Johnson & Johnson (NYSE:JNJ) stock first traded back in 1944. For the first 58 years of the company's existence, it was privately held by the Johnson family. J&J stock has been a big winner throughout the years, but never more so than now. Its share price hit an all-time high last week.
Can the healthcare giant keep the momentum going? Here are three reasons why Johnson & Johnson stock could go even higher.
1. Impressive pharmaceutical pipeline
In my view, Johnson & Johnson claims one of the best drug pipelines among big pharma companies. Joaquin Duato, who heads J&J's pharmaceuticals business segment, predicts that the company will either launch or file for regulatory approval for 10 new drugs by 2021 that hold blockbuster sales potential.
Two of those drugs could win approval later this year. J&J submitted rheumatoid arthritis drug sirukumab to the U.S. Food and Drug Administration in September 2016. The company submitted psoriasis drug Tremfya to the FDA a couple of months later.
Some of Johnson & Johnson's best pipeline prospects are drugs that are already big moneymakers. The company is evaluating Darzalex, Invokana, Simponi, Stelara, and Xarelto in late-stage clinical studies for treating additional indications beyond what the drugs currently are approved to treat.
2. Actelion deal closure
I haven't exactly been a fan of Johnson & Johnson's acquisition of Actelion, because I think the price tag is too high. However, the deal is expected to close on June 16. Once it does, I wouldn't be surprised if the buyout does help Johnson & Johnson stock move higher.
Actelion made nearly $2.5 billion in revenue last year. Johnson & Johnson should report a nice year-over-year bump to its revenue beginning in the third quarter of 2017. I don't think investors will care much about the company overpaying for the Swiss drugmaker once the additional money starts flowing in.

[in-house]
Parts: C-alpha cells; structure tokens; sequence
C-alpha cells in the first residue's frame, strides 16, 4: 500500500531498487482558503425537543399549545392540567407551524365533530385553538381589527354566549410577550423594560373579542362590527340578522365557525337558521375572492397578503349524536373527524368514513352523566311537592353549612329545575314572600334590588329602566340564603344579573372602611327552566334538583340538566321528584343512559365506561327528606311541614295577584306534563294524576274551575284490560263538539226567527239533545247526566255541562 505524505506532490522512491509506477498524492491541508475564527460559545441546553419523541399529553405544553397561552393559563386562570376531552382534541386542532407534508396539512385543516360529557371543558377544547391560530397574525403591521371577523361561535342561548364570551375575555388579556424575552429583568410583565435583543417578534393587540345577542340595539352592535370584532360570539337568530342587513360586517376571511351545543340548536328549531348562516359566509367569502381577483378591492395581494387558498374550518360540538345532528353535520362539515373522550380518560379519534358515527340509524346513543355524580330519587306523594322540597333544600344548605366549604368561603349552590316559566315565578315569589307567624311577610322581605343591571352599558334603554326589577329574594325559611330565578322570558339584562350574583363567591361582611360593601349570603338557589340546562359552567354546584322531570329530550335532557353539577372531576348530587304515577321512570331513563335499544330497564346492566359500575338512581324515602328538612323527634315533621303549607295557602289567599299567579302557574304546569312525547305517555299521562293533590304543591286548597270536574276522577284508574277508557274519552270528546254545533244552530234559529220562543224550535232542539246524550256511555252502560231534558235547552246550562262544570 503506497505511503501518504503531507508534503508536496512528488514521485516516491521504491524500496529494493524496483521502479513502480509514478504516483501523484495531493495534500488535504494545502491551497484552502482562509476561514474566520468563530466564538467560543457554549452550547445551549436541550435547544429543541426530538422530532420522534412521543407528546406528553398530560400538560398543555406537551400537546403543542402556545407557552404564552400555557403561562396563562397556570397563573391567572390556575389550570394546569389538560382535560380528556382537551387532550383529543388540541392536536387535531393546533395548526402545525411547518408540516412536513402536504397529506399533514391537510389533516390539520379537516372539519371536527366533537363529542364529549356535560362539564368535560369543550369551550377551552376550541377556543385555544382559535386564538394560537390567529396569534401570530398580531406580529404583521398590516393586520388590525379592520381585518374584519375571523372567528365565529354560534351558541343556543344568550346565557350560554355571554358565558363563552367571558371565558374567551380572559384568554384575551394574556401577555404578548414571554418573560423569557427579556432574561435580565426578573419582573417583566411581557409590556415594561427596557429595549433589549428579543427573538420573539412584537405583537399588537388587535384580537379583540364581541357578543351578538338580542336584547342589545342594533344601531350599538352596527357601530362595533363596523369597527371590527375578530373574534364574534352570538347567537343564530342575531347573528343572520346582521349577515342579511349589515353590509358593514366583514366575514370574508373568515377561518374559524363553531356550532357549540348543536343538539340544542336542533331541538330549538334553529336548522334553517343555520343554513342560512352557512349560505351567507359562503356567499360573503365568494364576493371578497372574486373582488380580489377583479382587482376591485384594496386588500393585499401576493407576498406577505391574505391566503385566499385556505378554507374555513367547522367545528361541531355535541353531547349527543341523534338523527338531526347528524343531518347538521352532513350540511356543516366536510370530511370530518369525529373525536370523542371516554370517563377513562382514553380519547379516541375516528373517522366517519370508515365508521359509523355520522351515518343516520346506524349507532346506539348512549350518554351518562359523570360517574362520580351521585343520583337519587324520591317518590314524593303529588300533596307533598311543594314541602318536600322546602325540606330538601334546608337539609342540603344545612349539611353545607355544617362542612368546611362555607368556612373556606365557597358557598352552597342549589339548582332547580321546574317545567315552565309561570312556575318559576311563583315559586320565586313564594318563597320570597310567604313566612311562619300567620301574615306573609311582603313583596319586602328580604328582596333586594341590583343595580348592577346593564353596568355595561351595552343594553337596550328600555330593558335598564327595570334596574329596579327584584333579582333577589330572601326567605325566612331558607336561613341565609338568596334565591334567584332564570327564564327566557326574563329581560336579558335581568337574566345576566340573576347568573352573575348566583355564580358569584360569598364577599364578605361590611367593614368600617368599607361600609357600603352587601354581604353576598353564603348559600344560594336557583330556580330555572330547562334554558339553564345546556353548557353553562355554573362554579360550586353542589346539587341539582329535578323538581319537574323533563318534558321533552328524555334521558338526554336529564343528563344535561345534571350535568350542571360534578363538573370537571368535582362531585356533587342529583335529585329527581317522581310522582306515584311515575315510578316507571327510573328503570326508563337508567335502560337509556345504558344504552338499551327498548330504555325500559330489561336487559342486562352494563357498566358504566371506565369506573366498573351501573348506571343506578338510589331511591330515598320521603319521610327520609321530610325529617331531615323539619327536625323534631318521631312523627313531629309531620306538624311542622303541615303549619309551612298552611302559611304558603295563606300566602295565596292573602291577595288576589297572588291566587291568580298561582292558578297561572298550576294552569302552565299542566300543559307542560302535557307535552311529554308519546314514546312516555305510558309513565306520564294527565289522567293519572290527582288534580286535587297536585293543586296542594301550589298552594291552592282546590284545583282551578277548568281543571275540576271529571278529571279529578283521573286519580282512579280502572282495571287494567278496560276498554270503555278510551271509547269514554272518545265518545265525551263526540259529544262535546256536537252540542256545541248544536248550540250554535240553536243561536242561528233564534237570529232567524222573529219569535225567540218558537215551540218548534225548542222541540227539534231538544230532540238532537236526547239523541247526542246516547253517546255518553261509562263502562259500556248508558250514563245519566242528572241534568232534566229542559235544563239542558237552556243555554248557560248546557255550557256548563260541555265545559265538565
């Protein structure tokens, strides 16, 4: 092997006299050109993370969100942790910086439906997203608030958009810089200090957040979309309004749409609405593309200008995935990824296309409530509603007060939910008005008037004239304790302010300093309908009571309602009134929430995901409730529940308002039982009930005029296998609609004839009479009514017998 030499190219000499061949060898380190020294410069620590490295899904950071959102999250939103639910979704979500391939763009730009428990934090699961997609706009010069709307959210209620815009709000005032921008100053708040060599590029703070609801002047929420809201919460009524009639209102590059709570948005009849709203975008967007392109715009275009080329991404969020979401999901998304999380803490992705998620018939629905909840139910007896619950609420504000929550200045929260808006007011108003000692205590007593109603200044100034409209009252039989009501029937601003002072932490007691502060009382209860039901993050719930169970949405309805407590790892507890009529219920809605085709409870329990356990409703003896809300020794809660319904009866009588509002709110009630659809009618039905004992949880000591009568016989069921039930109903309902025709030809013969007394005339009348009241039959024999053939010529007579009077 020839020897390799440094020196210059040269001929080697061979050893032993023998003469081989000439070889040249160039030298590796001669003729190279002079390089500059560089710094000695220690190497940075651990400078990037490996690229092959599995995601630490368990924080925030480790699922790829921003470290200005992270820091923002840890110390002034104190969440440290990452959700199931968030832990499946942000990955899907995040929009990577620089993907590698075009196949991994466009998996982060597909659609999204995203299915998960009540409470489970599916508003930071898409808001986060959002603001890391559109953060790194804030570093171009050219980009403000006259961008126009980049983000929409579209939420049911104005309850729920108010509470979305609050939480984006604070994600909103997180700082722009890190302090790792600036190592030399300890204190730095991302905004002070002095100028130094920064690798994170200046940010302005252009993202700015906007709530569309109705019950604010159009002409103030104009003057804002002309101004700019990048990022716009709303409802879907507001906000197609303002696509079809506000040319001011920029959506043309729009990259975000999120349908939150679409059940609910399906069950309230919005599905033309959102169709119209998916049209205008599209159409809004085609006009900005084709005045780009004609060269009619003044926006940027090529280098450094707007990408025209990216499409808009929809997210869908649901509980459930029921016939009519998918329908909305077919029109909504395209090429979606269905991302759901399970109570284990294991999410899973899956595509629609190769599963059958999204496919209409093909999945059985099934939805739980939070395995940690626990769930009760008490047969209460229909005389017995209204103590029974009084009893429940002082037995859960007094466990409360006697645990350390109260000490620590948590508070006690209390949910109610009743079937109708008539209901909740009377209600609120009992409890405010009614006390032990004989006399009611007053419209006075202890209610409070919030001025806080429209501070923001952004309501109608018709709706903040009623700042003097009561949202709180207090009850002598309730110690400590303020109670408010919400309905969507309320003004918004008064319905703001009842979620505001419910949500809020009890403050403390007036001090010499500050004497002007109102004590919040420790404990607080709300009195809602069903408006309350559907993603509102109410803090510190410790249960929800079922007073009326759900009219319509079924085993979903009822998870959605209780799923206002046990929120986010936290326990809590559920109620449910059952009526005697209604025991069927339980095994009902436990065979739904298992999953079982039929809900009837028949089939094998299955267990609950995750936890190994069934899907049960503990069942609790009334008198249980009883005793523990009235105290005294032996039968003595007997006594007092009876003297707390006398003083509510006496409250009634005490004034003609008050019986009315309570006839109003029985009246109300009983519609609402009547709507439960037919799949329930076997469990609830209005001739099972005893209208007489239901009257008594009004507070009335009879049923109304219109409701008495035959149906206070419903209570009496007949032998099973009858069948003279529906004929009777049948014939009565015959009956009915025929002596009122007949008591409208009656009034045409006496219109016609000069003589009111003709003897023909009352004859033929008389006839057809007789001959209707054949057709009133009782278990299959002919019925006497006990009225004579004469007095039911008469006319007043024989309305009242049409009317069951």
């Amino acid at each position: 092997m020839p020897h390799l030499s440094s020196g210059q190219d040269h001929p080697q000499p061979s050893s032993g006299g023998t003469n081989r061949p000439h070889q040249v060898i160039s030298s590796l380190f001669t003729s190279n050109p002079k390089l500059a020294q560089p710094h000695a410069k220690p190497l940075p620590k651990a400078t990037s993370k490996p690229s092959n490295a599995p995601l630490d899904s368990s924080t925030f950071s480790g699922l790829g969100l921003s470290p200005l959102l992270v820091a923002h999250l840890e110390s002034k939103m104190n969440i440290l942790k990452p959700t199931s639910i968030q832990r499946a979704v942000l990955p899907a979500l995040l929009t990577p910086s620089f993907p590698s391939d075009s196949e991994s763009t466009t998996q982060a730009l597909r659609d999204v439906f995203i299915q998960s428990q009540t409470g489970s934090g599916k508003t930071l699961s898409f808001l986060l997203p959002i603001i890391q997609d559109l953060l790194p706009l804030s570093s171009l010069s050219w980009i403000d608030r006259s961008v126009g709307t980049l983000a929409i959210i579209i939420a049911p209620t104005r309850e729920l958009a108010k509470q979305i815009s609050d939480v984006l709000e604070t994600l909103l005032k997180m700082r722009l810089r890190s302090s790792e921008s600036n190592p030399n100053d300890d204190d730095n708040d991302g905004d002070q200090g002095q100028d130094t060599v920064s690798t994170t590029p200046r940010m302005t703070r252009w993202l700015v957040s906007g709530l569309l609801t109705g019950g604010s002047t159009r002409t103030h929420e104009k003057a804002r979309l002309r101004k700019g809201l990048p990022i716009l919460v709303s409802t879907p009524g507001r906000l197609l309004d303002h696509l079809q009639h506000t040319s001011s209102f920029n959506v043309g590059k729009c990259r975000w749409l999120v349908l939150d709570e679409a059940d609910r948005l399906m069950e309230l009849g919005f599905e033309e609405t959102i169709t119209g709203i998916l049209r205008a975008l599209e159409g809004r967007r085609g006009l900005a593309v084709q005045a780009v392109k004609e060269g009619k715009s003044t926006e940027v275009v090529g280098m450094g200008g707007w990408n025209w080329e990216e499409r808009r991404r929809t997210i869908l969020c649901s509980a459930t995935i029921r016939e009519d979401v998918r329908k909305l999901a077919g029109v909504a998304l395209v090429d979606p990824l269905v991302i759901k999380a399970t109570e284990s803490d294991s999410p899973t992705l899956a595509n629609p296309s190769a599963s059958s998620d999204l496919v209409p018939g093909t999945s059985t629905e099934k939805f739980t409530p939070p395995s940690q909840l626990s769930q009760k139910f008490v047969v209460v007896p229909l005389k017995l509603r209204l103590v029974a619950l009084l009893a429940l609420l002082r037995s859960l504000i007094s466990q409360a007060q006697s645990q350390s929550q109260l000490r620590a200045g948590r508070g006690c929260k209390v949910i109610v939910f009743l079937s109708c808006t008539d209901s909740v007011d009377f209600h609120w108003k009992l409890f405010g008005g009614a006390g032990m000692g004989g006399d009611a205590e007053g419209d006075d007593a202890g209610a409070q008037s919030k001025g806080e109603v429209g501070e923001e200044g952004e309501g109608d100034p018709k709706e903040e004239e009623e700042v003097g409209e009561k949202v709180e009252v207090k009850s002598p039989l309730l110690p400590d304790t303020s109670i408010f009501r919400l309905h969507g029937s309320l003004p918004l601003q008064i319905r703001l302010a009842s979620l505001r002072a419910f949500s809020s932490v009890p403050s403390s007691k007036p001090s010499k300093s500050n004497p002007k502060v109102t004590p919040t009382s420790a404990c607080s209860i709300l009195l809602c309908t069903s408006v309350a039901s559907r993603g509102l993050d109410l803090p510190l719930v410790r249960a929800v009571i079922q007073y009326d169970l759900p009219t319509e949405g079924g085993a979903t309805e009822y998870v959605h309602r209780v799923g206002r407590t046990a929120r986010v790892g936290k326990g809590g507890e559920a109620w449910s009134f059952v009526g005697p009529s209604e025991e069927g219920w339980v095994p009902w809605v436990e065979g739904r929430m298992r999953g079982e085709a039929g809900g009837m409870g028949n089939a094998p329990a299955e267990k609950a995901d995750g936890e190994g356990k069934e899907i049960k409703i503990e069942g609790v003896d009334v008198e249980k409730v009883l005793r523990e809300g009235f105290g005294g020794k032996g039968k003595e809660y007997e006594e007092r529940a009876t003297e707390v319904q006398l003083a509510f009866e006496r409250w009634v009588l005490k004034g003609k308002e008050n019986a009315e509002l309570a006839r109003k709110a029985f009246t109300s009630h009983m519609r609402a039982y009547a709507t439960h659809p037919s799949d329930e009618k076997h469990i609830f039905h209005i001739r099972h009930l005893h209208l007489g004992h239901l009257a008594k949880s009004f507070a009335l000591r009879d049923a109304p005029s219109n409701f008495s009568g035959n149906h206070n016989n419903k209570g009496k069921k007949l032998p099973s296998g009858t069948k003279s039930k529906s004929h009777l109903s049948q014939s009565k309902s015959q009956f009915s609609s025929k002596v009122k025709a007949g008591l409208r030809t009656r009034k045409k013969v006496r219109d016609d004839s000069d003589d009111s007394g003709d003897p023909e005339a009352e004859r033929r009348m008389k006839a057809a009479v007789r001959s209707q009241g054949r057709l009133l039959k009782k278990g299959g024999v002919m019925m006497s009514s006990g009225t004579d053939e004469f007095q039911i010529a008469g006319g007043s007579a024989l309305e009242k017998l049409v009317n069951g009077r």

Over the long run, the Actelion acquisition might even prove to be a better move than I originally thought. It will give J&J a new therapeutic area, pulmonary arterial hypertension, to add to its lineup. It's also possible that J&J's global reach will help open up new markets for Actelion's drugs.
3. Improved performance from other segments
Johnson & Johnson is also seeing better performance from its consumer and medical devices business segments. Although the pharmaceuticals segment is the company's biggest source of revenue, these other two segments combined for more than half of J&J's total revenue in the first quarter.
The medical devices segment posted the highest year-over-year sales growth for the company in the first quarter. J&J's consumer business grew sales slightly more than the pharmaceuticals segment did. That's unusual -- and probably won't happen on a regular basis for too much longer.
However, a return to growth for both of these segments is good news for Johnson & Johnson. The company continues to make strategic acquisitions in both areas, which should help drive revenue higher in the years ahead.
Still some risks
Johnson & Johnson does face some risks that could derail the stock. Possibly the biggest threat is an overall market correction. Although J&J stock tends to hold up better than many during major market pullbacks, it could easily be dragged down.
The company also faces competition from biosimilars for its top-selling drug Remicade. Expect J&J to offer more discounts to boost sales for the drug while it wages a legal battle with Pfizer, which launched its Remicade biosimilar late last year.
Overall, though, I like the prospects for Johnson & Johnson, especially over the long term. I doubt the current all-time high level for the stock will go unbroken for very long.